Thirst

The sun was hotter:
You can tell.
Look at the people squinting against it in photos then.
Everything washed out by glare: Faces, thoughts,
All detail surrendered.
We could be anybody.

The gardens are parched,
Look at them.
It hurt to walk on the grass.
Everyone burned raw.
We lay in barren backyards
slathering butter on our chests,
Chain-smoking and eating fluorescent cheesies,
Swilling scarlet soda.

Nothing could go wrong.
Caution was ahead of us.
Men were above us,
Landing on the moon.

There’s Always the Guy.

There’s always the guy
At pub closing time
Mall food courts
Wedding dinners.

He wants to sit you down
Straighten you out.
Tell you how things work.
You have it all wrong, you see.
He laughs in your face.

You listen
Because it’s late, or it’s early,
You have nowhere to go
And no one waiting.

His oldest kid is 27, hasn’t seen him in years,
but good riddance.
And three exes,
somewhere.
Hey, where do you think you’re going?
He’s yelling at your back.
Wait. Honey.
Let me tell you about love.

Relay for Life

I have been committed emotionally to the Cancer Society’s Relay for Life since losing my mother far too many years ago to stomach cancer. My lovely Scottish mother was my touchstone and I miss her every day of my life. As a poet I pour much of my grief into my work – just as I did when I lost my father the year following. I think my poetry helped save my life (yet again) in those dark days after both were taken from me too young. If you’d like to read some of these poems I wrote about their lives visit my website at http://www.triciamccallum.com Once on my homepage choose the heading entitled “Time Was”on the left hand side menu bar. I would love you to come and visit. Some day when you find some quiet time. And bring a cup of hot tea.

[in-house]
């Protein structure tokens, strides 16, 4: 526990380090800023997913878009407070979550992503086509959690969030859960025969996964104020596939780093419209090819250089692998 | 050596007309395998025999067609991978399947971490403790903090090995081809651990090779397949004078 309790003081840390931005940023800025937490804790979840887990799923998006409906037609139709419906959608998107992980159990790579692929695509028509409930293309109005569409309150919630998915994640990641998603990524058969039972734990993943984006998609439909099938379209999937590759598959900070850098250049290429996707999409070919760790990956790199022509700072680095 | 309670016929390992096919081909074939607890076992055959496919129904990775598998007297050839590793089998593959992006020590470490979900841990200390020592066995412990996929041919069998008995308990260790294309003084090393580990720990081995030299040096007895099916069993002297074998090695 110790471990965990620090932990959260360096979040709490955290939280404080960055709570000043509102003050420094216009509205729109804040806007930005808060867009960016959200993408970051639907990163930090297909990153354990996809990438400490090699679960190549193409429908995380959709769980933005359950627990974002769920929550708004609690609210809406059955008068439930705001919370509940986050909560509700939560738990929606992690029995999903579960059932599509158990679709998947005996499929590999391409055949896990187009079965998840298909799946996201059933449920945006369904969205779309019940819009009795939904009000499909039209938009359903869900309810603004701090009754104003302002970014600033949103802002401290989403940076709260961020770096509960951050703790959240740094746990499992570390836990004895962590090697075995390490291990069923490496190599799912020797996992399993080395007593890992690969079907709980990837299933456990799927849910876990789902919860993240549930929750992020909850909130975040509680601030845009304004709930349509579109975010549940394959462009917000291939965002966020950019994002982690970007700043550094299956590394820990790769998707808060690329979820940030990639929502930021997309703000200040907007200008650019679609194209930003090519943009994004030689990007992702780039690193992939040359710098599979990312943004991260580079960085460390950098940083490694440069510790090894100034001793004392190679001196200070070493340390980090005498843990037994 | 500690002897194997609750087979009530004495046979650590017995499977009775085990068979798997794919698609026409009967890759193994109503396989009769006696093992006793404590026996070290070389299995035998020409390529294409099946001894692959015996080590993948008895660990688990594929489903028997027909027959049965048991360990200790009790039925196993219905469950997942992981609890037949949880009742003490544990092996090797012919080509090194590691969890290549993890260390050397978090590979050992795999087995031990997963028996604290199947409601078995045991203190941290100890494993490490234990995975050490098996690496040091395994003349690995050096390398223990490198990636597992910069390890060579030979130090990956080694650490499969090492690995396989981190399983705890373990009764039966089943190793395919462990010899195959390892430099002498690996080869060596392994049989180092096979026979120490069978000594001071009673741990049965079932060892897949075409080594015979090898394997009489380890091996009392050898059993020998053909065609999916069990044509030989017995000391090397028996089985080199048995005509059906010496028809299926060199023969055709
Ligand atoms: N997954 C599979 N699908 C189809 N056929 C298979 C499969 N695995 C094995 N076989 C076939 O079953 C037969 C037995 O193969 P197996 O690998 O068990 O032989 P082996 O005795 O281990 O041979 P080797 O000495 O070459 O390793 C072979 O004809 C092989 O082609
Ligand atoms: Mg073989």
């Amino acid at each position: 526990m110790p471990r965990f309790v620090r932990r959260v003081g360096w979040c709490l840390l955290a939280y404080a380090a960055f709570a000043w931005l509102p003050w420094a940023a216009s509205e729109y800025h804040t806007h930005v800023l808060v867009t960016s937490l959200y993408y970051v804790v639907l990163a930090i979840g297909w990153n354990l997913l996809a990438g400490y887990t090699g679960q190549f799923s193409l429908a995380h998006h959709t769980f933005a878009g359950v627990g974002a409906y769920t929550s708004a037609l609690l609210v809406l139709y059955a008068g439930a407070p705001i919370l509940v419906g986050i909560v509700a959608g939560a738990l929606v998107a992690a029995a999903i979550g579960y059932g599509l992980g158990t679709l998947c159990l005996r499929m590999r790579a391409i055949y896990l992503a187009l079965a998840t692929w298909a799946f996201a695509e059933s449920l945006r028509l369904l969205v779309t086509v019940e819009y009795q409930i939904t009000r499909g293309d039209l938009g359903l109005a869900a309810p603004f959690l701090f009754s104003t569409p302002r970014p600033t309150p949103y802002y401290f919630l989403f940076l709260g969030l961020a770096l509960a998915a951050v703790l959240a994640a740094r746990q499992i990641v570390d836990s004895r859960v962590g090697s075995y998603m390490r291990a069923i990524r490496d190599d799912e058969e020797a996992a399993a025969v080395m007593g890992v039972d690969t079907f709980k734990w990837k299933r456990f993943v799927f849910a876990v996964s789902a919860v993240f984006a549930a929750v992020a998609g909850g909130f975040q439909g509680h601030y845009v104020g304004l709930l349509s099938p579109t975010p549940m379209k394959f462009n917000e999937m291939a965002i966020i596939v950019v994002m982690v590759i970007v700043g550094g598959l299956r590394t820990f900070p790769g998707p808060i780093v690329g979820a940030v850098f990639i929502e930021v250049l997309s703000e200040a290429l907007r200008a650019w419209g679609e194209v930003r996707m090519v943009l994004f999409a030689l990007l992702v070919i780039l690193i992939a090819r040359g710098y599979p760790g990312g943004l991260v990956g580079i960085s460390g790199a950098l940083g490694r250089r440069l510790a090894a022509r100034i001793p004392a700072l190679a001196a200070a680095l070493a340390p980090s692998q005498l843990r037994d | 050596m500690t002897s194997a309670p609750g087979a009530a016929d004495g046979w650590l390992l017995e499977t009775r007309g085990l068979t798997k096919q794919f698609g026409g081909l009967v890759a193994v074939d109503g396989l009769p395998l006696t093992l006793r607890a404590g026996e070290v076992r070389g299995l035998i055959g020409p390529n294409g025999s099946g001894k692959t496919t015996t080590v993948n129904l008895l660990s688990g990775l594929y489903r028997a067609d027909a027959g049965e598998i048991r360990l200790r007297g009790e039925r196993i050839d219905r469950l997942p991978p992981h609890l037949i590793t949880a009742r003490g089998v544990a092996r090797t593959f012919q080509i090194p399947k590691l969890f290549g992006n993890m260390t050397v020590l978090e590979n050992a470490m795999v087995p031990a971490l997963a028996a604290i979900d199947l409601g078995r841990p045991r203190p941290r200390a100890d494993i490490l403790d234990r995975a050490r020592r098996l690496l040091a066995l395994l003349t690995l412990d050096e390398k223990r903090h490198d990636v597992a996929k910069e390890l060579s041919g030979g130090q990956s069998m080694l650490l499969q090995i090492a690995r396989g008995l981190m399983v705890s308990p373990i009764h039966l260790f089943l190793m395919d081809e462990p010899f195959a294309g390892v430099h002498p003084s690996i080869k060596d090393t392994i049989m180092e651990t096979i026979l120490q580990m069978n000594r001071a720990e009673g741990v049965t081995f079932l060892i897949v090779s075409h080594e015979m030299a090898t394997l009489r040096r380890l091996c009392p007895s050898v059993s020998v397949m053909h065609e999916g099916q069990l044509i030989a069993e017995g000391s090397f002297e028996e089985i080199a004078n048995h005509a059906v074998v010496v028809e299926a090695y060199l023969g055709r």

Sadly, my commitment to helping stop this modern day scourge was forged even deeper this past year when I learned my younger brother had been diagnosed with Stage Three colon cancer. The news was devastating for all of us, hitting us like a bolt out of the blue, in particular his young family. He has just completed a six-month course of chemo and soldiers on with such an upbeat wonderful attitude he humbles me. He jokes and makes light of it all, making it easier for everyone who loves him. And many do. We all pray he remains in remission.

Once

For my very first post, I chose a poem I wrote last week that is close to my heart, entitled “Once.”

Once

Never the one you think
Never the one that should.
Never the right time
Or enough time.
Never again the sweet lull
of the day-to-day.

No more easy solace
Or just passing time.
No more the open-ended chat
The breezy how are you
The unburdened goodbye.

Never again
The unbridled laughter
The unfettered innocence
The making sense.
Never again the sweet lull
of the day-to-day.